I started my journey in astrophotography around March of this year (2020) due to being in lockdown for the pandemic. At that time, I didn’t realize how much I’d come to love this hobby. Your passion is contagious and looking back on my 2020 images, I’m proud of how I’ve progressed. Your YT videos, blog posts and Image Processing Guide gave me a solid foundation to get started.

    Thanks again and clear skies!

  4. Hi Trevor and Ashley,

    I am a beginner, I am subscribed to your You Tube Channel, excellent ideas an advise and also purchased your imaging Guide.

    Your photos are simply said “Amazing”

    Will be looking for ideas from your future videos, also may I add that I like your choice of Hockey Team “Go Habs Go”.

    Wishing you both a Happy New Year and lots of Clear Skies for 2021

    Prince George, BC

  5. Trevor, awesomely stuff! I can’t wait to see what 2021 brings! I’m not sure if you’ve done a topic on this yet, but a video on how you keep track of all of your acquisition data would be really helpful!

  6. Trevor,

    What an excellent summary! Your ability to convey what you do in this blog is as helpful as your YouTube videos. This likely takes a great deal of effort which is greatly appreciated.

    With Ashley on the AstroBackyard team full time we will have a lot more to look forward to in 2021!


  7. Trevor, all the passion and knowledge you share is remarkable, your astrophotography is amazing and of the highest standard. You remain humble and honest, you are true inspiration to all. Thank you for all your efforts in 2020! Wish you all the best for 2021. Bernard

  8. Trevor… beautiful images, thanks for sharing!

    Beginner questions:

    – When do you opt for a mono camera vs a full color camera?
    – How do you determine the color to apply to the photos taken with a specific filter?


  9. Wonderful summary, Trevor!
    Your photos are truly amazing as well as your ability to convey your processes via YouTube videos.
    Welcome aboard, Ashley.
    Happy New Year.

  10. Great article Trevor. It has been a great first year for me and much of what I accomplished was due to you and your excellent tutorials and videos. I am looking forward, with great excitement, to the coming year and the adventures that await us all. Just thinking back, what has been the progression of your mounts from when you first started up to the EQ8-r Pro? I am purchasing the EQ6-r Pro next month to upgrade from my present Star Adventure mount I maxed out with a Sky-Watcher 120mm Star Travel and T3i.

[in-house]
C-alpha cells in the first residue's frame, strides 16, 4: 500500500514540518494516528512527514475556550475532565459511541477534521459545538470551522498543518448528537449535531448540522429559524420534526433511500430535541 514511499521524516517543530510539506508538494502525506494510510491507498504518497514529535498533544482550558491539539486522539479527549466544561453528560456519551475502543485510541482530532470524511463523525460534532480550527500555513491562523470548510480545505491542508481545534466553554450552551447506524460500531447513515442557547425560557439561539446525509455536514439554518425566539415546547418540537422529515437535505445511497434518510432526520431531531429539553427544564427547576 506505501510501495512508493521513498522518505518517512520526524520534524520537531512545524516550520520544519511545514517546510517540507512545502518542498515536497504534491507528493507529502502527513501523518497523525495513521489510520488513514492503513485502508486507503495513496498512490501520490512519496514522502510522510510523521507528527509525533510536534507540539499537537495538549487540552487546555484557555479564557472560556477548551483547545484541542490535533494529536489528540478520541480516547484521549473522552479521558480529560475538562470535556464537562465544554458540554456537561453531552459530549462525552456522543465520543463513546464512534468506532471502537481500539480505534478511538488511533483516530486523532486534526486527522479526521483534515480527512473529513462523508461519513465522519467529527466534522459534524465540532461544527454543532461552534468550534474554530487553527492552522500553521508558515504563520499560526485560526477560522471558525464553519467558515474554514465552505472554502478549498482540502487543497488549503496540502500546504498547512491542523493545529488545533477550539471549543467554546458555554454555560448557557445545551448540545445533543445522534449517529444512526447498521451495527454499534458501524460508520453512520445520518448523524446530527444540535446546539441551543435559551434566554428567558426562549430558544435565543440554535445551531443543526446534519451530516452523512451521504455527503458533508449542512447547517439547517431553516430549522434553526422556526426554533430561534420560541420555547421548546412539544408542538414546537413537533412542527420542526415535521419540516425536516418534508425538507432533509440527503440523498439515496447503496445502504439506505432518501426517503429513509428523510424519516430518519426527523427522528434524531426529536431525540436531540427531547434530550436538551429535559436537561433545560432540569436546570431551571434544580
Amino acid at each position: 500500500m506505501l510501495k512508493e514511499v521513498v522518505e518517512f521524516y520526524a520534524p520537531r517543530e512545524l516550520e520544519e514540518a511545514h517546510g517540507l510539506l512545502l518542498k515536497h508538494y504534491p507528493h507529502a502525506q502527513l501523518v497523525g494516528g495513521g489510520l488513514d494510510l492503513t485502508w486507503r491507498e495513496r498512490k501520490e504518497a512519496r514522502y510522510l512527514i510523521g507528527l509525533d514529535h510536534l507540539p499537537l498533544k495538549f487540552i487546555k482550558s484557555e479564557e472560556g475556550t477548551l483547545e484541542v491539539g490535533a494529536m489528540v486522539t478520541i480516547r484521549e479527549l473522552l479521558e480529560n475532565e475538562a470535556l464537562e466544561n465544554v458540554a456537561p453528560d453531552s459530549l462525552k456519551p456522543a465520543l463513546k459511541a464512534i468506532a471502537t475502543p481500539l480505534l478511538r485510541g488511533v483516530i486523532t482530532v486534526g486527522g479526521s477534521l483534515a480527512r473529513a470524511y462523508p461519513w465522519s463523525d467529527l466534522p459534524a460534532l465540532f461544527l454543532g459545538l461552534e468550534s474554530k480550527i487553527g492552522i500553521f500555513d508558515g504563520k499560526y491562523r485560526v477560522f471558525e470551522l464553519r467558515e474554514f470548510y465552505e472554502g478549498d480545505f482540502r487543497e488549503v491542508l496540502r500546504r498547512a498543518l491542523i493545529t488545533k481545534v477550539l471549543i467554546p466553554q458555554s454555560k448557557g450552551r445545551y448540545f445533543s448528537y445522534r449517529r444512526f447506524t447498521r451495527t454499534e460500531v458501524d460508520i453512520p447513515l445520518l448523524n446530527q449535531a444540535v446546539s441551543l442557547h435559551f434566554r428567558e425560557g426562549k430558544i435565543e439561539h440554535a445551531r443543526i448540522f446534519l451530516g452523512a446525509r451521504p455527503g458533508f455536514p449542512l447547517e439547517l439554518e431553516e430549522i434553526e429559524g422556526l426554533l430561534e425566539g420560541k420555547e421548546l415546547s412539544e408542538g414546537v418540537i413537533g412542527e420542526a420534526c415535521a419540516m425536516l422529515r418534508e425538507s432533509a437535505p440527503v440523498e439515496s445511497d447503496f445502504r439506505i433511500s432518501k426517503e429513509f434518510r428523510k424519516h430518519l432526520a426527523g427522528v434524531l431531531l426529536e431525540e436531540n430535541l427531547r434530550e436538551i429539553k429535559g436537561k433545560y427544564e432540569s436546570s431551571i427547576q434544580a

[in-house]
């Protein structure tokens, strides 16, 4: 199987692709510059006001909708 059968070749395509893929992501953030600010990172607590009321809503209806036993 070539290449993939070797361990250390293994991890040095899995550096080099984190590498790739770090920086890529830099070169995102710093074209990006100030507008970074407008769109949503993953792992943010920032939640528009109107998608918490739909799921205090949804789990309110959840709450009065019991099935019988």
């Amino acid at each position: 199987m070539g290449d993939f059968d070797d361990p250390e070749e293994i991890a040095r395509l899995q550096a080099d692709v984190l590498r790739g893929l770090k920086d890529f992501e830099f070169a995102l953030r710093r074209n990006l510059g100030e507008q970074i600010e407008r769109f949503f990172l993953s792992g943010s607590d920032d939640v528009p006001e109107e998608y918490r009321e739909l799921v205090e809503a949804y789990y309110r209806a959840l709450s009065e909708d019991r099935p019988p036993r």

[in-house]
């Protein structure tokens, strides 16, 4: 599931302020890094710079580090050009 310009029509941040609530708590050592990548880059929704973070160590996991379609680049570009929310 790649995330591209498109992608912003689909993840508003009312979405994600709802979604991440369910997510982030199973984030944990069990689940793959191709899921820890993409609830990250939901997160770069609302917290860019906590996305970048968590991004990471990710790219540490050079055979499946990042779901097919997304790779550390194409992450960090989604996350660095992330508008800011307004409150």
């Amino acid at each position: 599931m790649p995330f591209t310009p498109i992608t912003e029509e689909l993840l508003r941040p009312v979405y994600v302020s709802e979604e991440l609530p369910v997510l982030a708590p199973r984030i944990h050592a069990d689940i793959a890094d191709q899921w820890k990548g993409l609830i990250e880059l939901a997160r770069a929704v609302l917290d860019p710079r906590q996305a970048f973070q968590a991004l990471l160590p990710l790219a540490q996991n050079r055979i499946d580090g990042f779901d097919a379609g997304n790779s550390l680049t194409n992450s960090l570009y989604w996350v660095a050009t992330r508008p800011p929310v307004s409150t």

11. Trevor ,
    Your dedication to the hobby is amazing and I am happy for you , that through your dedication, you’ve been able to create such a following, and a resource home for the rest of us. Most of the equipment I now own is directly due to your reviews. So far I have not been disappointed. Enjoy all your YouTubes and look forward to what adventures in DSO photography 2021 will bring.

  12. Great Site Trevor and thank you for sharing your information you are doing fantastic work. I look forward to the clouds parting in my part of the world so that I can get back into it.

  13. Thank you for sharing . Just taken up the hobby and going through the learning curve and your tutorials are inspirational. Am in a Bortle 8 region in Dublin , Ireland. Your fantastic pics show what can be done . Just wondering what you thought of the ASI air pro to use for acquisition etc?
    Happy New Year to you all .

  14. I’m curious about how you are storing your larger equipment outside for extended periods of time. Do you leave it out scope and all? What weather conditions cause you concern with this. I have only left my rigs outside overnight and maybe through one full day but never considered leaving them covered for extended periods. Thanks, happy new year

  15. Thanks for this Trevor.
    I am a newbie and yourself and Dylan
    and other YTubers have been a great help to me.
    Just got my first decent shot of the Orion Nebula Wednesday night
    Its been cloudy for two months in Ireland.
    My equipment so far is an Esprit 100, AZ EQ6 Pro. L-Extreme and my D850 attached to the back. Looking into NINA and guiding next.
    Happy New Year to you and yours.

  16. Excellent year in review. Your talent shines just like your work does. Helpful information and much appreciated. Wishing you the best for 2021.
    Henri -Julien.

  17. Looking forward what team Trevor Jones has for us in 2021 happy new year to you both and clear sky’s from the UK.

  18. Hi Trevor,
    Great content. I have just recently subscribed and joined.
    Looking at getting into astrophotography.
    Currently have a few Sony camers (A7S and A7ii).
    I am struggling with whether to purchase a larger focal length telescope (redcat, Meade 6000, etc) or got with the Rokinon .
    I want to be able to use a simple mount and tracker. If all goes well possibly do some deep space photography later.
    What do you suggest…I am leaning towards to the Rokinon 135.
    Thanks again for all you do us beginners…

  19. Trevor, thank you for this year in review listing all your gear, etc! Being in a similar Bortle 8 zone and still learning / experimenting, it is wonderful to see what is possible!

    Also, beautiful images as always!

  20. Hi Trevor I have a question, could you list the best telescopes you’ve used and the best cameras you’ve used for dso photography?